It is important to know that while using Spring WebClient we do not need to deal with DataBuffers directly. Spring offers DataBufferUtils that provides a bunch of DataBuffer utility methods. We may however need to change DataBuffer capacity if we expect to transfer larger amount of data in one go. For example, downloading file as a byte[] or using Mono publisher.


The DataBufferLimitException occurs when WebClient tries to transfer data bigger than DataBuffer capacity. We can reproduce this exception by transferring a large file with our byte[] example above.

Also we know that Mono is a publisher that can emit zero or 1 events. Thus, when we use Mono<DataBuffer> we get the same exception.

Mono<DataBuffer> dataBuffer = webClient .get() .uri("/largefiles/1") .retrieve() .bodyToMono(DataBuffer.class); DataBufferUtils.write(dataBuffer, destination, StandardOpenOption.CREATE) .share().block();
Code language: Java (java)

Here, we are using DataBufferUtils to subscribe to the DataBuffer contents and write them to a file as a whole. When we run this to download a bigger file we get below exception.

org.springframework.web.reactive.function.client.WebClientResponseException: 200 OK from GET http://localhost:8182/largefiles/1; nested exception is Exceeded limit on max bytes to buffer : 262144
Code language: plaintext (plaintext)

Configuring DataBuffer Capacity

We can avoid DataBufferLimitException by increasing its capacity. To do that we need to configure the default codecs on the WebClient during building.

Example of Configuring DataBuffer size in WebClient

public WebClient webClientWithLargeBuffer() { return WebClient.builder() .baseUrl("http://localhost:8182") .exchangeStrategies(ExchangeStrategies.builder() .codecs(configurer -> configurer.defaultCodecs() .maxInMemorySize(2 * 1024) ) .build()) .build(); }
Code language: Java (java)

Here, we are building a WebClient with specifying DataBuffer size. Using that we will be able to download files up to 2MB in one go.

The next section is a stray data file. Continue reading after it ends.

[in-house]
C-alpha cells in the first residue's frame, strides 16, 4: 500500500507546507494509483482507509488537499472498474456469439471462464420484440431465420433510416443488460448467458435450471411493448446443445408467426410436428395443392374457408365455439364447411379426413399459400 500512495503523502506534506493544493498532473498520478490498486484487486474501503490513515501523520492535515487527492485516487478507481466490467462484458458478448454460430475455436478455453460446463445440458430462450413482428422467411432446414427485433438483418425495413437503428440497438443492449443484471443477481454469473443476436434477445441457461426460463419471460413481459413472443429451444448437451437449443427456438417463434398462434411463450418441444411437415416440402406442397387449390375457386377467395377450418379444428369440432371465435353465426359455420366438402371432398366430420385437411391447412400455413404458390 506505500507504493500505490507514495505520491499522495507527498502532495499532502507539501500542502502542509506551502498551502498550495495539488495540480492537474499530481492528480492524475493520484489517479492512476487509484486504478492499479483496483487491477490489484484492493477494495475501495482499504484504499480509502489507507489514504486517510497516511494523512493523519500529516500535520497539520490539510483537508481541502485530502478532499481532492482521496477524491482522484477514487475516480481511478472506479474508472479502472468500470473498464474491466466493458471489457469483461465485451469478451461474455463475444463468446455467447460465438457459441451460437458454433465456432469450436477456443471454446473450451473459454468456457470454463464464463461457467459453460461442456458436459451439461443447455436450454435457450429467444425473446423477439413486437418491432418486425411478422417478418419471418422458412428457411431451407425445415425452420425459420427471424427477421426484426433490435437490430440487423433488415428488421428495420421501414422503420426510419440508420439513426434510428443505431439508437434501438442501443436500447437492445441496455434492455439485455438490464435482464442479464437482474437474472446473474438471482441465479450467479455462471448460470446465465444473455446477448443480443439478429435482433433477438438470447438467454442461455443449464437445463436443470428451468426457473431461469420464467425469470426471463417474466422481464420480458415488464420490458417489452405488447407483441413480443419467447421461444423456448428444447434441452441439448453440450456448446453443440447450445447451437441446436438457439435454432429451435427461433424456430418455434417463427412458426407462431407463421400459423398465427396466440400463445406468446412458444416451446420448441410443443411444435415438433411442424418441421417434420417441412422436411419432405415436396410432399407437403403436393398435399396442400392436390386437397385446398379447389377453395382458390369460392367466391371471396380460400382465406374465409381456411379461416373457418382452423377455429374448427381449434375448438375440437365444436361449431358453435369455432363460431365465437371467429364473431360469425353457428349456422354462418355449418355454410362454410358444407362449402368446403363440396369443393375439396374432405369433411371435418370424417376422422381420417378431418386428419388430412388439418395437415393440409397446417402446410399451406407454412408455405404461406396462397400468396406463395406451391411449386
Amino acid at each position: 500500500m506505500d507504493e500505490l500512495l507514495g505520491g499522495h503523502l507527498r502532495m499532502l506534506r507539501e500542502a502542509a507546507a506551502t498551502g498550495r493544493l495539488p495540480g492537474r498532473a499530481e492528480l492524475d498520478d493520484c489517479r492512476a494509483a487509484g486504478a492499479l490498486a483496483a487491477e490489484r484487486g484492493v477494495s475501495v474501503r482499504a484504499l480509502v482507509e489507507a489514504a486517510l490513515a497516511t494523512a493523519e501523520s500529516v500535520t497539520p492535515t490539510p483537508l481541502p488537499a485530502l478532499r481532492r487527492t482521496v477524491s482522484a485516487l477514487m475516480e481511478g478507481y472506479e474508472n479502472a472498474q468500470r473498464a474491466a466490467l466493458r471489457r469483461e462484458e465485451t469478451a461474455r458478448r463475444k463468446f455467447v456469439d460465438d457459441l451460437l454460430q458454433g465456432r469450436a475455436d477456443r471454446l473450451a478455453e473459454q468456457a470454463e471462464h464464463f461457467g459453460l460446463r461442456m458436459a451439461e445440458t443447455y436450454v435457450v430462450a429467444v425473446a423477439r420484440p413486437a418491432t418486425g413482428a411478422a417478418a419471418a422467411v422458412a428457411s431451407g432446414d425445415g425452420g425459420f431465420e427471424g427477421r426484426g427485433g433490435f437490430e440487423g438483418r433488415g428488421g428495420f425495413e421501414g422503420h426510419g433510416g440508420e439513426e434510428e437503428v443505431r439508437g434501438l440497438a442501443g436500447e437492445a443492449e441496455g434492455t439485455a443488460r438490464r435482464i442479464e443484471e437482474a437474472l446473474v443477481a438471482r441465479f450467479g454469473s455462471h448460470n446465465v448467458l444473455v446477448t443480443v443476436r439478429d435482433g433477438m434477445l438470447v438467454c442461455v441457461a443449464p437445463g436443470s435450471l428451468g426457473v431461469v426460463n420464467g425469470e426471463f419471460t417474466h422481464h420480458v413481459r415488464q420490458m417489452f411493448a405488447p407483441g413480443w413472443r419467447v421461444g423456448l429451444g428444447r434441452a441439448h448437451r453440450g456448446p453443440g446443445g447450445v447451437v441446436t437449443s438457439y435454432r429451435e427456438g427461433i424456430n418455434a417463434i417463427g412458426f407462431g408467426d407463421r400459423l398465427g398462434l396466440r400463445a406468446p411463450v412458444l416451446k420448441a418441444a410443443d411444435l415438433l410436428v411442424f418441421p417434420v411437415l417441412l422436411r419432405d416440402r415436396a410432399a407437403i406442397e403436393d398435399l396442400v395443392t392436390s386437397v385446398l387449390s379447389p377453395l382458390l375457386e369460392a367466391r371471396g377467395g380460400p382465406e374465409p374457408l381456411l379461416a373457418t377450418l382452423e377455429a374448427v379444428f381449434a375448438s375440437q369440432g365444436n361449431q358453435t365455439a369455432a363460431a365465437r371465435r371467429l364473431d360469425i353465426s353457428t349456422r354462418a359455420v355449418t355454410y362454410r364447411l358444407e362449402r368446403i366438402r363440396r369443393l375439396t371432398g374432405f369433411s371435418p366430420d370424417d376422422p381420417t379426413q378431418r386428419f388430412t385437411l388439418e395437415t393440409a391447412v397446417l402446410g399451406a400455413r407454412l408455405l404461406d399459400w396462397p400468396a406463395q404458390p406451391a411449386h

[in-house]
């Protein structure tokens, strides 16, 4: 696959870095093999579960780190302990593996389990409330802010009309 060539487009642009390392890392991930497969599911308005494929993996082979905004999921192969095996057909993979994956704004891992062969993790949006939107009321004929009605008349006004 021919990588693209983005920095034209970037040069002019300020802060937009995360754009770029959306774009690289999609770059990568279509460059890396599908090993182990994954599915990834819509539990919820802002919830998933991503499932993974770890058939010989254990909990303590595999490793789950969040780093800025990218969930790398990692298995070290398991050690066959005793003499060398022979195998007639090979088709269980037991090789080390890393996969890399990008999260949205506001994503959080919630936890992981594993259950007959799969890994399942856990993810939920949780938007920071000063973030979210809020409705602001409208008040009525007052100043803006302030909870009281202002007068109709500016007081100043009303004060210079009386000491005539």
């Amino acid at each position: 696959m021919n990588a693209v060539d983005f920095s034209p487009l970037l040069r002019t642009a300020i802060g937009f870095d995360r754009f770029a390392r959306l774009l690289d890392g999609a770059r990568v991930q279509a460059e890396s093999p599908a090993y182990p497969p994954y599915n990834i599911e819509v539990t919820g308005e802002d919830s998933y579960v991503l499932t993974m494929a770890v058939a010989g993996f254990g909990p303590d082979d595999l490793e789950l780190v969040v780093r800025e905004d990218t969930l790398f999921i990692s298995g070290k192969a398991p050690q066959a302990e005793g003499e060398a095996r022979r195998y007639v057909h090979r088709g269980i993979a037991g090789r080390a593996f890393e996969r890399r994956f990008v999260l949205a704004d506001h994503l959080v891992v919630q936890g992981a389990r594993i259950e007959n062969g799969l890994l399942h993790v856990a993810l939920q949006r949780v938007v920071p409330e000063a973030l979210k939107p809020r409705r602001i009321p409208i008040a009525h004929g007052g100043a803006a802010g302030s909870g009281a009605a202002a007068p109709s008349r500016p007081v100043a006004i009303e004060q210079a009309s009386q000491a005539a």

Remember that, increasing DataBuffer size will increase its impact on your overall memory. We should only do so when we have specific requirements.

Downloading a Large File with WebClient

The best way to download large files using WebClient it to download the file in chunks. To do that we need to use Flux publisher that can emit zero to N events.

Example of Using WebClient to download large file in chunks and write to the disk

Flux<DataBuffer> dataBuffer = webClient .get() .uri("/largefiles/1") .retrieve() .bodyToFlux(DataBuffer.class); DataBufferUtils.write(dataBuffer, destination, StandardOpenOption.CREATE) .share().block();
Code language: Java (java)

This will download a large file in parts and write each part to a file on disk. The Flux delivers N number of DataBuffer instances – each filled with parts of the downloaded contents.

Alternatively, we can also write contents of the downloaded file straight to an OutputStream.

DataBufferUtils.write(dataBuffer, outputStream) .share().block();
Code language: Java (java)

Finally remember that to Download file in stream we do not need to alter the DataBuffer default capacity. However, we can configure DataBuffer size to achieve optimal and efficient performance and memory consumption.


In this quick tutorial we demonstrated Downloading a Large file Stream using Spring WebClient. Also, we learned we can download a file in whole or in parts and understood that downloading a file as whole has big impact on the memory. We have also studied the role of DataBuffer and DataBufferUtils and configured the DataBuffer default capacity to avoid DataBufferLimitException.

For the complete source code of the examples used in this tutorial, please visit our Github Repository.